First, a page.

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Handsome fresh spears of asparagus are now in markets everywhere, promising effortless meals that sum up spring perfectly. This simple braise of leeks and asparagus is exactly that: an easy-to-assemble bowl of spring flavors. The addition of a poached egg completes the meal, enveloping the vegetables in a creamy yolk.
You’ll want to get out your best grassy olive oil here, as it doesn’t get cooked but instead cloaks the vegetables and brings all of the flavors together. If ramps grow in your area, you might try swapping them in place of the leeks. (You will want to cut their stems thin, as ramps need longer to cook than leeks.) This braise is also the perfect vehicle for other spring vegetables, like peas, pea shoots, watercress and spinach.
Poached Eggs with Asparagus and Leeks
1 leek, halved lengthwise and cut in ½ inch slices
1 pound asparagus, trimmed and cut into 2-inch pieces
2 tablespoons extra virgin olive oil, plus more to drizzle
1 to 2 tablespoons apple cider or white vinegar
2 organic eggs
Flaky sea salt
Warm a medium skillet over high heat. Add leek, ¼ cup water and a pinch of salt, and bring to a simmer. Stir and simmer for 1 minute. Add asparagus, cover skillet, reduce heat to medium-low and cook for 3 to 4 minutes or until leek has softened and asparagus is tender. Remove cover, raise heat and simmer until water has cooked off. Remove from heat and drizzle in olive oil, season to taste with salt, stir and set aside.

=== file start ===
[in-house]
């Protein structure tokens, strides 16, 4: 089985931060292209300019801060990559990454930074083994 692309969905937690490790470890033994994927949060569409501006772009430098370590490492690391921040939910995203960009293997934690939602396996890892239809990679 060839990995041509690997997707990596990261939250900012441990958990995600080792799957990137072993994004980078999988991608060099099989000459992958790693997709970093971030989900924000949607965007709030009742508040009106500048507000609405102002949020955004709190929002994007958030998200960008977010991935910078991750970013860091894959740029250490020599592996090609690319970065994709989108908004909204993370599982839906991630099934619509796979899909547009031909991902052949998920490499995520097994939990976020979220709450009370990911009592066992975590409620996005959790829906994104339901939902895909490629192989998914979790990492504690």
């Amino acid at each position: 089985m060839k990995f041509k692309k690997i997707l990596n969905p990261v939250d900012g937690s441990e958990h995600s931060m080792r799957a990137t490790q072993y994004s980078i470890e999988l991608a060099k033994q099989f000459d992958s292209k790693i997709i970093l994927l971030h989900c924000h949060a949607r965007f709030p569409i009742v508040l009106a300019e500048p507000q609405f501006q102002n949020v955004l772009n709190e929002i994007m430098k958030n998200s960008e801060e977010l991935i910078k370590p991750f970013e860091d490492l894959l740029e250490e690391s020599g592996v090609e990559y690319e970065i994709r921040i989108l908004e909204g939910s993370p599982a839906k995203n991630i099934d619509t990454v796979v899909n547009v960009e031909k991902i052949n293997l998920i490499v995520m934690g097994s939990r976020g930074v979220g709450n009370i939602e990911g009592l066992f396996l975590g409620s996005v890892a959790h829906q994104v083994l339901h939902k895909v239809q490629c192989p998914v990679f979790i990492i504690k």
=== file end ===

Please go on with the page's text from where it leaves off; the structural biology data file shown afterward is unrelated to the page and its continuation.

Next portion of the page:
Bring a medium pot of water to a boil. Add vinegar and a pinch of salt. Stir water vigorously and add eggs one at a time into the vortex. Lower heat to medium and cook for 2 to 3 minutes or until egg whites are set. Lift eggs out with a slotted spoon and drain any excess water off. Divide vegetables between two bowls and top each with an egg, a sprinkle of chives, pepper, flaky salt and a drizzle of olive oil. Serve immediately.
Amy Chaplin is a chef and recipe developer in New York City. Her cookbook At Home in the Whole Food Kitchen will be available fall 2014. She blogs at Coconut & Quinoa.
In an effort to reduce sugar and sweeteners in general, I recently decided to divert my craving for granola by making toasted muesli. (It’s true that granola can be made by baking the oats in just oil, but I find the mix looks a little lackluster without the shine of maple syrup.) Since plain oldRead more